In the cut grass a bird
is searching for things
perhaps a bracelet or a gem
more likely a worm
maybe something he put there yesterday
or a previous incarnation.
I used to go out and lift rocks
out on the red ridge where
nothing much grew but spinifex and tea tree.
I’d lift rocks to see
what was underneath: a centipede, an ant
their chambers—so neat and hollow
then I’d put the rock back.
There are things you’ve lost
things that linger in the half-remembered
the reason behind an action
a treasure or a gift
most often teaspoons and clothes pegs
something you overheard
hiding behind curtains in your parents’ room.
Sometimes I can almost make out
the things that I’ve lost.
They are puzzle pieces or clues
and if I could just grasp them
they would complete something or make sense of it.
Then I’d understand what’s underneath
and could put back the rock.
The Great Bowerbird deserves a poem of its own. A nondescript looking bird of grey, the male builds the bower to attract and mate with the female. After which he takes no further part in the care of her or her young. She builds the nest and looks after the young completely on her own.
He is too busy looking after his creation: adding new objects, shifting them around, protecting it from other males. He collects red, green, white and shiny things and arranges them together in groups. The white things are mostly sun-bleached snail shells. This male has put a few shells inside the bower itself, purely for decoration. Another day they wouldn’t be there. He will steal anything that takes his fancy, including from other bowers if he finds one unattended. In fact, he will completely destroy another bower, scattering the objects and tearing apart the construction.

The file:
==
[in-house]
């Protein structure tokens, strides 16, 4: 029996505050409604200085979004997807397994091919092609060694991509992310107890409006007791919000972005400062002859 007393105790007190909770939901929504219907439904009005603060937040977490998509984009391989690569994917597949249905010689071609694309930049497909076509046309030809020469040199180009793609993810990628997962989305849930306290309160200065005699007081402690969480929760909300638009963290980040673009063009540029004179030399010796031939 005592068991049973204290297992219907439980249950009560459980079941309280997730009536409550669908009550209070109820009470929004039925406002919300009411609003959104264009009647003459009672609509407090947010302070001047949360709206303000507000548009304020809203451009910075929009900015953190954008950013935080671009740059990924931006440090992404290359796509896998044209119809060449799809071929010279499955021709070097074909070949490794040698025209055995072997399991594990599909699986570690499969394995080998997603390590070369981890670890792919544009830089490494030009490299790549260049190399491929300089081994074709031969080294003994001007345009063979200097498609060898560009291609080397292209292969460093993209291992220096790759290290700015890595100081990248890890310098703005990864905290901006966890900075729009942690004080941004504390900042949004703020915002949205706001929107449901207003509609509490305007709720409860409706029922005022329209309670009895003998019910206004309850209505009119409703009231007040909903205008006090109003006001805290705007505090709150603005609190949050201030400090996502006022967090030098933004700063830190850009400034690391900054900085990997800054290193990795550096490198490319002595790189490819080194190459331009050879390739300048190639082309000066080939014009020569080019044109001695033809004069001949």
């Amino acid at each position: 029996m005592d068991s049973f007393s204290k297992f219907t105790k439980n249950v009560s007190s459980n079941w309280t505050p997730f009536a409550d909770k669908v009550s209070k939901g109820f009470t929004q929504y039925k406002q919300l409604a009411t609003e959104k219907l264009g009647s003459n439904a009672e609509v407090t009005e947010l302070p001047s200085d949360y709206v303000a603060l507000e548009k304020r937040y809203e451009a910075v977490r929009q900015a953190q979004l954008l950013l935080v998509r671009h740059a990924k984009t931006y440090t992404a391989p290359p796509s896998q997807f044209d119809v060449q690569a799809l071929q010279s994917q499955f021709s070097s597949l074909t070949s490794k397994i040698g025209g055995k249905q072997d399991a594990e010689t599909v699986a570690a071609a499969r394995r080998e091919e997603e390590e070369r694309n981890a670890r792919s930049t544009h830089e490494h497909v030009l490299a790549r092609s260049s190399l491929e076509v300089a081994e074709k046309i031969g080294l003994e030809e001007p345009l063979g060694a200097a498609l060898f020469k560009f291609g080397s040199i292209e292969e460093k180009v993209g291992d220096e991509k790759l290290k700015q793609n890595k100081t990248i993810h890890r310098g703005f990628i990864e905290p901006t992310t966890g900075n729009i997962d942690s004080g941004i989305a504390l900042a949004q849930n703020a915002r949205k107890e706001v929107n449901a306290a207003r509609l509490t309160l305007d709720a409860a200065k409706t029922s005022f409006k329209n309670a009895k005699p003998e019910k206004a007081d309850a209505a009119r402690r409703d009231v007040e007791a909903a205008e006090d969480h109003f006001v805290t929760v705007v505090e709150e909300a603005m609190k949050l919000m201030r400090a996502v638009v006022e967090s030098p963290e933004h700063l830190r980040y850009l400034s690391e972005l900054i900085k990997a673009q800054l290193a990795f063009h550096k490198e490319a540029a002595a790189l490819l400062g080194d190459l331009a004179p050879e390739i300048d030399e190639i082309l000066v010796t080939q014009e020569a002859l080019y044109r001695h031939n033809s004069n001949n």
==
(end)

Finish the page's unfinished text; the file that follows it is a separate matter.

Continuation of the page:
This bower was near my sister’s house. We were doing the rounds that day looking for lost cotter pins from a vehicle being serviced in the maintenance shed. There were clothes-pegs, lids, and various bits of plastic, glass, silver coins, aluminium foil, and other metals. And the cotter pins, though we visited four bowers before we found them all.
Other things my sister has searched for over the years include a dental bridge, eyeglasses, and jewellery, including a diamond engagement ring belonging to a visitor.
The bird is also a consummate mimic. Once when I was staying with my other sister in Townsville, we were searching for a lost kitten. I went towards a mewing kitten sound and found instead a Great Bowerbird giving voice. He mimicked a number of other birds, various ages of cat, dogs, human whistles, and the most amazing sound of someone shovelling gravel. Apparently they also do car alarms, static, and radio noise.
turning it over in my hand
a shell from a bower